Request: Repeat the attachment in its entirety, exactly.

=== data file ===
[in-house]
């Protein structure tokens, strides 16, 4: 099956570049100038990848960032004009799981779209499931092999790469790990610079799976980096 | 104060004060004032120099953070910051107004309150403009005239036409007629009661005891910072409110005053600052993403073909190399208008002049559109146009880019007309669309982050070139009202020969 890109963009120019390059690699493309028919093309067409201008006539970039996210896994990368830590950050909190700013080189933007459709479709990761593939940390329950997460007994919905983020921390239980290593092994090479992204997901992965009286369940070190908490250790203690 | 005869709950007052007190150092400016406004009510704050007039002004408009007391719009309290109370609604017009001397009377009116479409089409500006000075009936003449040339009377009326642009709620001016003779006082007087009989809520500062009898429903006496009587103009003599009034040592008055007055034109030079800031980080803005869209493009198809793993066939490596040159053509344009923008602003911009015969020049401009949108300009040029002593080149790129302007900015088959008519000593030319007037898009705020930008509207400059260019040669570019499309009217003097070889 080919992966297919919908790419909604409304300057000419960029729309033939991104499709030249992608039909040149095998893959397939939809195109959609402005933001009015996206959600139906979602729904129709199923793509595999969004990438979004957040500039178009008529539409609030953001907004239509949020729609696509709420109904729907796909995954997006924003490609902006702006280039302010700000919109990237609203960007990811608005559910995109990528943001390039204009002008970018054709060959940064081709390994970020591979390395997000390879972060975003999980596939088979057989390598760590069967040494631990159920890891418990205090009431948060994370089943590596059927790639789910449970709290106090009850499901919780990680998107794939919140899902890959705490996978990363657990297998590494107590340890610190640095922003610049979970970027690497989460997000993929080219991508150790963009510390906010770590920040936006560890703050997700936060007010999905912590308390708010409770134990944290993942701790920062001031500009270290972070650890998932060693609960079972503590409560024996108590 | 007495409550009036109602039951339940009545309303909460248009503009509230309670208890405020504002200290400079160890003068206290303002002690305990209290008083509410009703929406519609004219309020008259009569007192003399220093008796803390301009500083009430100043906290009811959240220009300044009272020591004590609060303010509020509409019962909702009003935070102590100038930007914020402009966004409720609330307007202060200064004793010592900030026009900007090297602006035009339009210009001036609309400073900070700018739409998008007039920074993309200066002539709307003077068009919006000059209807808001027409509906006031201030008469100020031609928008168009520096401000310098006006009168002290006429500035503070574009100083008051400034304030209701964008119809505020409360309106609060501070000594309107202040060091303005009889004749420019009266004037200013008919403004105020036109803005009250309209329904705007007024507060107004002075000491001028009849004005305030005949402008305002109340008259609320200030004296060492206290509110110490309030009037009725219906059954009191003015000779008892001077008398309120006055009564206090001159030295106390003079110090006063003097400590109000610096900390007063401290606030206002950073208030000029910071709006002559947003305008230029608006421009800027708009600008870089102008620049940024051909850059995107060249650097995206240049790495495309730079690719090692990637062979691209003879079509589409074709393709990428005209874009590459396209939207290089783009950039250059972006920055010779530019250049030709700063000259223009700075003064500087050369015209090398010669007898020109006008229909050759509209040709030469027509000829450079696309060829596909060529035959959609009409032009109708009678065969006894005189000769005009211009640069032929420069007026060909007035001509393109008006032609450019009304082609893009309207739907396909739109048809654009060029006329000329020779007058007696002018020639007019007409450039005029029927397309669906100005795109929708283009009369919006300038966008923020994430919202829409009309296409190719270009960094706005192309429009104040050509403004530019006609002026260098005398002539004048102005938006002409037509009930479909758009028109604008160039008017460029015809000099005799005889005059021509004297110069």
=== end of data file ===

[in-house]
């Protein structure tokens, strides 16, 4: 099956570049100038990848960032004009799981779209499931092999790469790990610079799976980096 | 104060004060004032120099953070910051107004309150403009005239036409007629009661005891910072409110005053600052993403073909190399208008002049559109146009880019007309669309982050070139009202020969 890109963009120019390059690699493309028919093309067409201008006539970039996210896994990368830590950050909190700013080189933007459709479709990761593939940390329950997460007994919905983020921390239980290593092994090479992204997901992965009286369940070190908490250790203690 | 005869709950007052007190150092400016406004009510704050007039002004408009007391719009309290109370609604017009001397009377009116479409089409500006000075009936003449040339009377009326642009709620001016003779006082007087009989809520500062009898429903006496009587103009003599009034040592008055007055034109030079800031980080803005869209493009198809793993066939490596040159053509344009923008602003911009015969020049401009949108300009040029002593080149790129302007900015088959008519000593030319007037898009705020930008509207400059260019040669570019499309009217003097070889 080919992966297919919908790419909604409304300057000419960029729309033939991104499709030249992608039909040149095998893959397939939809195109959609402005933001009015996206959600139906979602729904129709199923793509595999969004990438979004957040500039178009008529539409609030953001907004239509949020729609696509709420109904729907796909995954997006924003490609902006702006280039302010700000919109990237609203960007990811608005559910995109990528943001390039204009002008970018054709060959940064081709390994970020591979390395997000390879972060975003999980596939088979057989390598760590069967040494631990159920890891418990205090009431948060994370089943590596059927790639789910449970709290106090009850499901919780990680998107794939919140899902890959705490996978990363657990297998590494107590340890610190640095922003610049979970970027690497989460997000993929080219991508150790963009510390906010770590920040936006560890703050997700936060007010999905912590308390708010409770134990944290993942701790920062001031500009270290972070650890998932060693609960079972503590409560024996108590 | 007495409550009036109602039951339940009545309303909460248009503009509230309670208890405020504002200290400079160890003068206290303002002690305990209290008083509410009703929406519609004219309020008259009569007192003399220093008796803390301009500083009430100043906290009811959240220009300044009272020591004590609060303010509020509409019962909702009003935070102590100038930007914020402009966004409720609330307007202060200064004793010592900030026009900007090297602006035009339009210009001036609309400073900070700018739409998008007039920074993309200066002539709307003077068009919006000059209807808001027409509906006031201030008469100020031609928008168009520096401000310098006006009168002290006429500035503070574009100083008051400034304030209701964008119809505020409360309106609060501070000594309107202040060091303005009889004749420019009266004037200013008919403004105020036109803005009250309209329904705007007024507060107004002075000491001028009849004005305030005949402008305002109340008259609320200030004296060492206290509110110490309030009037009725219906059954009191003015000779008892001077008398309120006055009564206090001159030295106390003079110090006063003097400590109000610096900390007063401290606030206002950073208030000029910071709006002559947003305008230029608006421009800027708009600008870089102008620049940024051909850059995107060249650097995206240049790495495309730079690719090692990637062979691209003879079509589409074709393709990428005209874009590459396209939207290089783009950039250059972006920055010779530019250049030709700063000259223009700075003064500087050369015209090398010669007898020109006008229909050759509209040709030469027509000829450079696309060829596909060529035959959609009409032009109708009678065969006894005189000769005009211009640069032929420069007026060909007035001509393109008006032609450019009304082609893009309207739907396909739109048809654009060029006329000329020779007058007696002018020639007019007409450039005029029927397309669906100005795109929708283009009369919006300038966008923020994430919202829409009309296409190719270009960094706005192309429009104040050509403004530019006609002026260098005398002539004048102005938006002409037509009930479909758009028109604008160039008017460029015809000099005799005889005059021509004297110069």